As Chief Judge Rosenstengel explained, falsifiability is “one of the most basic requirements of the scientific method” because “conclusions that are not falsifiable aren’t worth much to either science or the judiciary.”34In addition, Dr. Wells “leaves it to the Court (and by extension, the jury) to identify evidence in his two reports that supports his conclusions.”35Dr. Wells’ analysis also suffered from “extensive selection bias” in his discussion of several Bradford Hill factors, notably those concerning a dose-response relationship and strength of association.36  As the court found, “Dr. Wells was plainly interested in finding ‘positive results’ that supported a dose-response relationship,” while disregarding evidence to the contrary.37  Similarly, with respect to the strength of association factor, Dr. Wells admitted that he excluded studies finding small or no associations between paraquat and Parkinson’s disease—which the court found was indicative of selection bias.38

The court concluded that, “[a]t its core, Dr. Wells’ weight of the evidence/Bradford Hill analysis is a selective presentation of supportive evidence that fails to meaningfully account for data points that refute his conclusions.” 39Consequently, “Dr. Wells’ outcome-driven Bradford Hill analysis compels the exclusion of his general causation opinion.”40

Isolation from the Scientific Community

While the majority of the court’s analysis and opinion focused on Dr. Wells’ methodological soundness, the court also addressed whether Dr. Wells’ opinion that occupational exposure to paraquat can cause Parkinson’s disease stands alone in the scientific community.  When asked at the Daubert hearing whether any peer-reviewed publication had found a causal relationship between paraquat exposure and Parkinson’s disease, Plaintiffs’ counsel cited a single article, which was an advocacy piece, not a scientific analysis of the causal relationship between paraquat exposure and Parkinson’s disease.  In addition, Plaintiffs’ counsel was not aware of any scientist outside of the In re Paraquat litigation who had ever conducted a Bradford Hill analysis and concluded that paraquat exposure was causally related to Parkinson’s disease.  Citing a recent review of published articles that found “[n]o author of any published review stated that it has been established that exposure to paraquat causes Parkinson’s disease,” the court noted that “Dr. Wells’ causation theory has not been adopted or independently validated in any peer-reviewed scientific analysis outside of this litigation.”41  While the lack of peer-reviewed support for Dr. Wells’ general-causation opinion was not dispositive of its reliability under Rule 702, the court concluded that a lack of peer-reviewed support further undermined the reliability of Dr. Wells’ study.

Exclusion of Dr. Wells’ Plaintiff-Specific Opinions

The court further determined that Dr. Wells’ plaintiff-specific opinions should be excluded because they were not severable from his meta-analysis and weight-of-the-evidence /Bradford Hill analysis.  Without any testimony regarding a positive association between occupational paraquat exposure and Parkinson’s disease, or any testimony regarding a causal relationship between occupational paraquat exposure and Parkinson’s disease, the court concluded that there was no testimony that Dr. Wells could give with respect to the four plaintiffs who had been selected for trial and therefore excluded Dr. Wells’ plaintiff-specific opinions under Rule 702.

The In re Paraquat opinion is an exemplar of how a court should do serious gatekeeping under Rule 702 and Daubert.  Particularly in light of the 2023 amendments to Rule 702, courts must carefully evaluate the bases of an expert’s opinion and the expert’s application of his or her methodology as questions of admissibility—and not admit unreliable expert opinions on the premise that it is up to juries to weigh competing scientific arguments.  This case is a textbook example of how courts’ review of admissibility questions under Rule 702 should focus on the particular methodology used by the expert and the application of that methodology to the facts of the case.  Here, the court found that the expert did not objectively and consistently apply a scientific methodology for assessing general causation to the scientific evidence in the case.  As a result, the expert’s ultimate conclusion was not scientifically based and was therefore inadmissible.42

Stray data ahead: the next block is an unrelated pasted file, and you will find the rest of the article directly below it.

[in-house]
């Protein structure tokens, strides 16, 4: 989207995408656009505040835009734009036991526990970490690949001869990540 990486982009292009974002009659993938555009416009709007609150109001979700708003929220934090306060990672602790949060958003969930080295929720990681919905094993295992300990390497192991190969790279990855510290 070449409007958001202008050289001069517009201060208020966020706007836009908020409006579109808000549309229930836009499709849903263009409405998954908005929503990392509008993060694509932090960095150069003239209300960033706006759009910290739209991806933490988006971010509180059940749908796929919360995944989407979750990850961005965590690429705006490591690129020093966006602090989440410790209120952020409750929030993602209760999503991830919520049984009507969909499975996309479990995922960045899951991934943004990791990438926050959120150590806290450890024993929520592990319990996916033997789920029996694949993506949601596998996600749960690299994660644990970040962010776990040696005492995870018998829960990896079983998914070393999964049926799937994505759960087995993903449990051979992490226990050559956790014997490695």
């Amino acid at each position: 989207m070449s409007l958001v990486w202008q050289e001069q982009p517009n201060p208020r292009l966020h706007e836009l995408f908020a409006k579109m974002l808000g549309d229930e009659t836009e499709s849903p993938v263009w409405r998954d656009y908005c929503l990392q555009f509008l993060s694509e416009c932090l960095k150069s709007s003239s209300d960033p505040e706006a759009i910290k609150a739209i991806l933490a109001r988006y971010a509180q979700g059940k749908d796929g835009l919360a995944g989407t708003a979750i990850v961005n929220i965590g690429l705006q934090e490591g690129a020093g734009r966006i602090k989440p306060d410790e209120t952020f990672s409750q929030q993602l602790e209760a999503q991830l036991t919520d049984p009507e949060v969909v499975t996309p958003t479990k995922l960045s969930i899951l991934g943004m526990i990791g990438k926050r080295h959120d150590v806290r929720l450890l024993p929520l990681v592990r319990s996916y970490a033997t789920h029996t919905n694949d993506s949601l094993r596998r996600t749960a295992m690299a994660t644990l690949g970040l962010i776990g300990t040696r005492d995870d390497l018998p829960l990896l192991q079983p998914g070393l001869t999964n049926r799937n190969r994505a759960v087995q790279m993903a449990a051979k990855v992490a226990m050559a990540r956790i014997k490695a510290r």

1. 509 U.S. 579 (1993).
  2.   In re Paraquat Prod. Liab. Litig., 2024 WL 1655500, at *2 (S.D. Ill. Apr. 17, 2024).
  3. Id. at *2 (alteration in original).
  4. Fed. R. Evid. 702 advisory committee’s note to 2023 amendments.
  5. Id.
  6. In re Paraquat Prod. Liab. Litig., 2024 WL 1655500, at *4 n.9.
  7. Id. at *15.
  8. Id.
  9. Id. at *27.
  10. Id. at *23-24.
  11. Id. at *24
  12. Id. at *25.
  13. Id. at *26.
  14. Id.
  15. Id.
  16. An odds ratio is used to measure the strength of association between an exposure to the agent and the disease in question.  An odds ratio is calculated by “dividing the odds of a disease of interest occurring in an exposed person by the odds of the disease occurring in an unexposed person.”  Id. at *9.
  17. Id. at *27.
  18. Id.
  19. Id.
  20. Id.
  21. Id. at *28
  22. Id.
  23. Id. at *29.
  24. Id.
  25. Id.
  26. Id.
  27. Id. at *30.
  28. Id. at *33.
  29. Id. at *35
  30. Id.
  31. Id.
  32. Daubert, 509 U.S. at 593.
  33. See United States v. Mitchell, 365 F.3d 215, 235 (3d Cir. 2004) (internal citation omitted).  “Proving a statement false typically requires demonstrating a counterexample empirically—for instance, the hypothesis ‘all crows are black’ is falsifiable (because an albino crow could be found tomorrow), but a clairvoyant’s statement that he receives messages from dead relatives is not (because there is no way for the departed to deny this).”  Id.
  34. Id.
  35. In re Paraquat Prod. Liab. Litig., 2024 WL 1655500, at *4 *36.
  36. Id. at *36.
  37. Id. at *37.
  38. Id. at *39.
  39. Id. at *40.
  40. Id. at *36.
  41. Id. at *41 (emphasis in original).
  42. Plaintiffs have filed a notice of appeal from the final judgments against the four plaintiffs whose cases were dismissed on summary judgment.  Presumably, the exclusion of Dr. Wells’ testimony will be a key issue in the appeal.  Plaintiffs’ opening appellate brief is currently due on June 26, 2024.